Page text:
Secession was precluded in the 1993 Vienna Declaration and two UN Secretaries General, U. Thant and Boutros Boutros-Ghali, had said no to it, "if every ethnic, religious and linguistic group claimed statehood, there would be no limit to fragmentation, and peace, security and well-being for all would become even more difficult to achieve,'' Ghali said tellingly.

For Rosalyn Higgins, judge in the International Court of Justice "peoples'' have the right to self determination, but
"peoples", for her means the entire people of a state, composing distinctive groupings on the basis of race, ethnicity and religion.

"Minorities have no right to self-determination. In effect, they have no right to secession.'' she says. Minorities are entitled to protection of language, culture and religion, within existing states, she says.

********************************************************** From: "Willot Jean-Luc" <> To: <> Subject: Cross-flow turbine Date: Sun, 1 Feb 1998 14:45:35 +0100

Cross-flow turbine

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*********************************************************************************************** From: Ashutosh Tiwari <> Date: Sun, 1 Feb 1998 11:30:19 -0500 (EST) To: Subject: Looking for Mahesh Babu KC


I am looking for Mahesh Babu KC, somewhere in the US. He had attended a boarding school in New Hampshire, and had gone to college, I think, in the Amherst, Massachusetts, USA area.

If there is a way I can get in touch with him now, I'd appreciate knowing it. Please respond to me,

Thank you ashu

*************************************************** Date: Mon, 2 Feb 1998 13:50:49 GMT From: (H Brown) Subject: Re: Girl Trafficking To: The Nepal Digest <>

Last night I found this newspaper article on a Web Site. I note the reference to "tourism-related professionals" involved in sex tourism! However, my friends and I act only on well-substantiated information.

Would anyone like to comment on the accuracy of this report, please?

Helen Brown

>Subject: Nepal
>Source: Kathmandu Post- Kumar Bahadur Bhatta
> 14 Sep 1996
>Voices are being raised in support of legalising prostitution in
>Nepal. They advocate that legalising prostitution would help
>bachelors, widowers, separated husbands, soldiers, foreign tourists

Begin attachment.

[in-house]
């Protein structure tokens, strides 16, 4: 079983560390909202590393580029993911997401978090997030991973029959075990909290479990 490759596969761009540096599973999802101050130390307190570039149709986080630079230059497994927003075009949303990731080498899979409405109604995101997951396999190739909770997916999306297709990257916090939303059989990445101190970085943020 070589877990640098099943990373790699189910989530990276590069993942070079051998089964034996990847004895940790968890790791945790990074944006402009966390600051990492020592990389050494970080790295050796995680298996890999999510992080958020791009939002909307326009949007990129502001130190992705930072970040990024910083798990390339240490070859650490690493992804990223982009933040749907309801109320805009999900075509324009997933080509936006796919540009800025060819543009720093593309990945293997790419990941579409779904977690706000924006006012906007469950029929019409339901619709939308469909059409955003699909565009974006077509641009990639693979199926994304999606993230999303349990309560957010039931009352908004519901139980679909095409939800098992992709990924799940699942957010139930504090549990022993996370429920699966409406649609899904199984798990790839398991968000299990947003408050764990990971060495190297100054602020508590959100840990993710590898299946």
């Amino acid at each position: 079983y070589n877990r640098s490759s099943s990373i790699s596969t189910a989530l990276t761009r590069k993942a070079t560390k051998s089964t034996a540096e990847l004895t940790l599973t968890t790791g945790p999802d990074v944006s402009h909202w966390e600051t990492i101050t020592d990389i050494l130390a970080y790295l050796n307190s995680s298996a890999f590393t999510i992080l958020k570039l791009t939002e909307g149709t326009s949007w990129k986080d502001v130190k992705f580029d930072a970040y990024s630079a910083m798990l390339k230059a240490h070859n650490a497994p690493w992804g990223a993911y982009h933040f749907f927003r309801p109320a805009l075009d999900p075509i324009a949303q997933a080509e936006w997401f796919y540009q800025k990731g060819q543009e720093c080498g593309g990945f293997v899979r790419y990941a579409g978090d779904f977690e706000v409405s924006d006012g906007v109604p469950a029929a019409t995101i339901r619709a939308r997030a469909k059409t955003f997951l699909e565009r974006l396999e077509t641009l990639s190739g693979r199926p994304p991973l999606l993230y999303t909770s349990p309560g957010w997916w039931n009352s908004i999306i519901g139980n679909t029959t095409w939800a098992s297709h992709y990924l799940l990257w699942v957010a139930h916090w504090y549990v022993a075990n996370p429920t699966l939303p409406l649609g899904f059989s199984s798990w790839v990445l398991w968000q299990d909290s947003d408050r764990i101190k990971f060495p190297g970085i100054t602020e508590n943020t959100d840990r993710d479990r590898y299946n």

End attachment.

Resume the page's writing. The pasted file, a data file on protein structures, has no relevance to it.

>etc. It makes the forthcoming Visit Nepal 1998 Year a success and
>provides jobs to thousands of interested girls and other tourism
>related professionals. It solves the unemployment problem to some
>extent and reduces sex related crimes like rape and incest.
>There is nothing new in legalising the prostitution as it is practised
>every where. Drinking is bad, but we have thousands of bars and liquor
>shops. Gambling is bad but we have so many casinos and lottery kiosks.
>Thousands of Nepali girls, specially from Sindhu Palchok, Kabhre
>Palanchok, Nuwakot, Sikharbesi are sold to Indian brothels every year.
>Legalising prostitution would help to cease this practice to some extent.
>Kathmandu is reported to have many call girls and this system will be
>discouraged. Mysterious deaths taking place near Army Headquarters and
>Kathmandu Lodges would not reoccur.
>The red light area should be kept far from residential and market
>areas to enable both the brothel-owners and clients to remain
>undisturbed. The area should be free from goondaism. A periodic
>medical check-up should be made mandatory for all in the profession.
>Girls should be given some training in dancing, massaging and other
>ettiquates of receiving clients. Their health must be insured. The
>authority should make a provision so that clients are ensured peace
>and due services for what they have paid for. Clients should not be
>over charged and fleeced. A reasonable fee should be fixed for this
>purpose, making it also a source of dollar earning.

H Brown

Our lives begin to end the day we become silent about things that matter. Martin Luther King, Jr.
******************************************************* Date: Mon, 5 Jan 1998 16:43:41 -0600 To: Subject: Re: Sex trafficking in Nepal .. is this real From: David Reed

Helen Brown's website appears to be trying to link two rather different phenomena: the trafficking of Nepali girls to Indian brothels, which as Ellie says is a HUGE problem, and the sporadic rape/sexual assault of foreign females, which is the work of (as I have put it in my book) a few bad apples.

I've corresponded with Helen, so I know that she is motivated to speak out on the latter because she herself was assaulted. If she can prevent the assault of other women, then her campaign is worthwhile and she should be commended. And if she also manages to educate some people about the much graver problem of the trafficking of Nepali women, so much the better. But we do have to keep things in perspective. Invidious as it is to make such comparisons, the sexual enslavement of 200,000 Nepali women demands more outrage and action than a few isolated incidents of rape against bideshis.

David Reed
Author, The Rough Guide to Nepal

****************************************************************** Date: Tue, 6 Jan 1998 08:02:06 -0600 To: From: (S Barton) Subject: Visit Nepal 98 and the Nepalese economy

I have sent this message to every Nepalese official for whom I can find an e-mail address. I must add that I am convinced of the good nature of the majority of ordinary Nepalese people.

Dear Sir,

I am aware that the Nepalese economy is heavily dependent on tourism. The income of many wealthy men in Nepal is allegedly dependent, unofficially, on illicit profits from trafficking.